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The dramatic national effort to restrict Amer­ic­ans’ voting rights was met this year with an equally dramatic push­back by courts, citizens, the Depart­ment of Justice, and farsighted public offi­cials. What does a survey of the land­scape one week before Elec­tion Day 2012 now show? Strik­ingly, nearly all the worst new laws to cut back on voting have been blocked, blun­ted, repealed, or post­poned. Laws in 14 states were reversed or weakened. As a result, new restric­tions will affect far fewer than the 5 million citizens we predicted last year. For the over­whelm­ing major­ity of those whose rights were most at risk, the abil­ity to vote will not be at issue on Novem­ber 6th.


Intro­duc­tion

Our nation was foun­ded on the prin­ciple that “all men are created equal.” To fulfill this prom­ise, our voting system should be free, fair, and access­ible to all eligible citizens.

A year ago, the Bren­nan Center issued a study docu­ment­ing the recent and abrupt reversal of Amer­ica’s long tradi­tion of expand­ing voting access. Without national notice, legis­lat­ors pressed scores of new bills that would make it harder for eligible Amer­ic­ans to vote. This report helped spur much-needed public scru­tiny of these laws and their possible impact on our elec­tions.

We estim­ated that these new laws — which included oner­ous voter ID laws, cutbacks to early voting and community-based regis­tra­tion drives — “could make it signi­fic­antly harder for more than 5 million eligible voters to cast ballots in 2012.” That number reflec­ted the sheer quant­ity and scope of restrict­ive legis­la­tion already then enacted in 14 states.

The drive to curb voting contin­ued beyond Octo­ber. All told, since Janu­ary 2011, at least 180 bills were intro­duced in 41 states. Ulti­mately, 25 new laws and two exec­ut­ive actions were adop­ted in 19 states. These states repres­en­ted 231 elect­oral votes, or 85 percent of the total needed to win the pres­id­ency. This amoun­ted to the biggest threat to voting rights in decades.

Today, the real­ity is very differ­ent, and far better for voters. The dramatic national effort to restrict Amer­ic­ans’ voting rights was met with an equally dramatic push­back by courts, citizens, the Depart­ment of Justice, and farsighted public offi­cials.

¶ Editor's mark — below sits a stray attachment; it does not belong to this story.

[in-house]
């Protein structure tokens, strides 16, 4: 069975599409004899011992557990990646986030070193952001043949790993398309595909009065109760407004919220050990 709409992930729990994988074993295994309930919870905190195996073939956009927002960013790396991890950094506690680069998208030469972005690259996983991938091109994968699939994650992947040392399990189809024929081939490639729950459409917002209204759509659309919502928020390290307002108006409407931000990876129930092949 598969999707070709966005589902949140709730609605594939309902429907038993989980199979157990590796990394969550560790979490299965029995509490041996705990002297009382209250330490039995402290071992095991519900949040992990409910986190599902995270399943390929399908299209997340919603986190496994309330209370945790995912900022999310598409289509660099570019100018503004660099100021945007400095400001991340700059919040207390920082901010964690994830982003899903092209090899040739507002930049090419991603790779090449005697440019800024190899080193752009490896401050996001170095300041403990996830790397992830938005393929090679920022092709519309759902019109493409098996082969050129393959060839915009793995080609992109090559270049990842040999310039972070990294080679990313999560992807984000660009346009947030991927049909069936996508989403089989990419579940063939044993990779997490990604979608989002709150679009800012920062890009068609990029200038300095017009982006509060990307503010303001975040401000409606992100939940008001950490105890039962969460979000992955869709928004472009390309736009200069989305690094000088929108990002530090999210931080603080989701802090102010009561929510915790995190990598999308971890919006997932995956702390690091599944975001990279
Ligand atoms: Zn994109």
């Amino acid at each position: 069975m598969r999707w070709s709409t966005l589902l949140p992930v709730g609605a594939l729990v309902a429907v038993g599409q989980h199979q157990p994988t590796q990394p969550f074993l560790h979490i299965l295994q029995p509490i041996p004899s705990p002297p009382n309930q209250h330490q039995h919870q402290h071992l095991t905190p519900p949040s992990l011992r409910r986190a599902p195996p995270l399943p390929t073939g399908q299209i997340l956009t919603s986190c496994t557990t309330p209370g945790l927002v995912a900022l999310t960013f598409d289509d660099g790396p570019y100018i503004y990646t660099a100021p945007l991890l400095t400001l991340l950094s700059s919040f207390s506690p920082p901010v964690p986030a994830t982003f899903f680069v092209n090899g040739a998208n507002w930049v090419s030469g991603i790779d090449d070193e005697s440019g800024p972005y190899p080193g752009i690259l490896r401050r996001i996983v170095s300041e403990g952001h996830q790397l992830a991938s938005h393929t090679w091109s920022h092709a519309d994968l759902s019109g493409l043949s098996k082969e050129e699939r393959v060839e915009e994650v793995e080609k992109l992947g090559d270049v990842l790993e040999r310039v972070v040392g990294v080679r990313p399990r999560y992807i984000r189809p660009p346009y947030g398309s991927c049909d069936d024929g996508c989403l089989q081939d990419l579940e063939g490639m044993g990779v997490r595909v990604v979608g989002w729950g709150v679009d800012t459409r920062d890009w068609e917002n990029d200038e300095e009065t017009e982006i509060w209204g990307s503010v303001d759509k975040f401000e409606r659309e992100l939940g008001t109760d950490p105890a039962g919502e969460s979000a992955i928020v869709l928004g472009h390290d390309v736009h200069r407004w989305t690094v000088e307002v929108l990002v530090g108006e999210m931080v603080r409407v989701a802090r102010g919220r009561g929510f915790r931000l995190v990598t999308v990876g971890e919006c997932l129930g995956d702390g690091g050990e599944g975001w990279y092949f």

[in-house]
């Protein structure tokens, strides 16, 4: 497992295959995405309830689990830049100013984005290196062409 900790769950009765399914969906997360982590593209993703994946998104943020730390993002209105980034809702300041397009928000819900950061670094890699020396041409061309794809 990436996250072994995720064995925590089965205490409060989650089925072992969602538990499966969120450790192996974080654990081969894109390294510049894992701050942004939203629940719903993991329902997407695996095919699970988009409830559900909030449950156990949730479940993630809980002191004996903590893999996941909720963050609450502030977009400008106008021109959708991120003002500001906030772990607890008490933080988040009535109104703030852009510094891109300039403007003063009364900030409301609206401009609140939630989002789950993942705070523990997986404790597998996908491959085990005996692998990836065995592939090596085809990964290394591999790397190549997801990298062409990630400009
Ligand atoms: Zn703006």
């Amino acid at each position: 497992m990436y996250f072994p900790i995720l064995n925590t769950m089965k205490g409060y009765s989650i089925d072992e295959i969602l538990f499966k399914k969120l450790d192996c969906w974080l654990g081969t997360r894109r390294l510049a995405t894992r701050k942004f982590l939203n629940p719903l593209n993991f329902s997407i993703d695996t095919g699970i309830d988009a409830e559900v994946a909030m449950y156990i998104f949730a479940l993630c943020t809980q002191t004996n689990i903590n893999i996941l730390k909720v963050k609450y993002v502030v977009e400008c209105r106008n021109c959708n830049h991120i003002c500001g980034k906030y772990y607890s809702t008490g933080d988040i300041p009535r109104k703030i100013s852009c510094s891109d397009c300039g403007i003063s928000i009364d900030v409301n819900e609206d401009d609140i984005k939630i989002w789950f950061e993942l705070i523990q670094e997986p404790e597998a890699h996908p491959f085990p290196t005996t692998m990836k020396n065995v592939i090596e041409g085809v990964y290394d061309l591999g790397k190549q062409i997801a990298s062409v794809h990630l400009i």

What does a survey of the land­scape one week before Elec­tion Day 2012 now show? Strik­ingly, nearly all the worst new laws to cut back on voting have been blocked, blun­ted, repealed, or post­poned. Laws in 14 states were reversed or weakened. As a result, new restric­tions will affect far fewer than the 5 million citizens we predicted last year. For the over­whelm­ing major­ity of those whose rights were most at risk, the abil­ity to vote will not be at issue on Novem­ber 6th.

At the same time, the fight will continue well past Novem­ber. Courts will exam­ine laws in Wiscon­sin, Pennsylvania, and else­where. Politi­cians will intro­duce more bills to limit voting rights. Most signi­fic­antly, the U.S. Supreme Court will likely hear two major cases that could substan­tially cut back on legal protec­tions for voters. It has already agreed to hear a chal­lenge, brought by Arizona, that could curb federal power to protect voting rights. The Court likely will also hear a chal­lenge to Section 5 of the Voting Rights Act, which has proven to be a key protec­tion against discrim­in­at­ory laws, includ­ing many of the ones passed in 2011–12.

This upcom­ing legal battle unfolds against the back­drop of the recent struggle over voting rights — and in the wake of a clear demon­stra­tion of the vital need for strong laws to protect demo­cracy.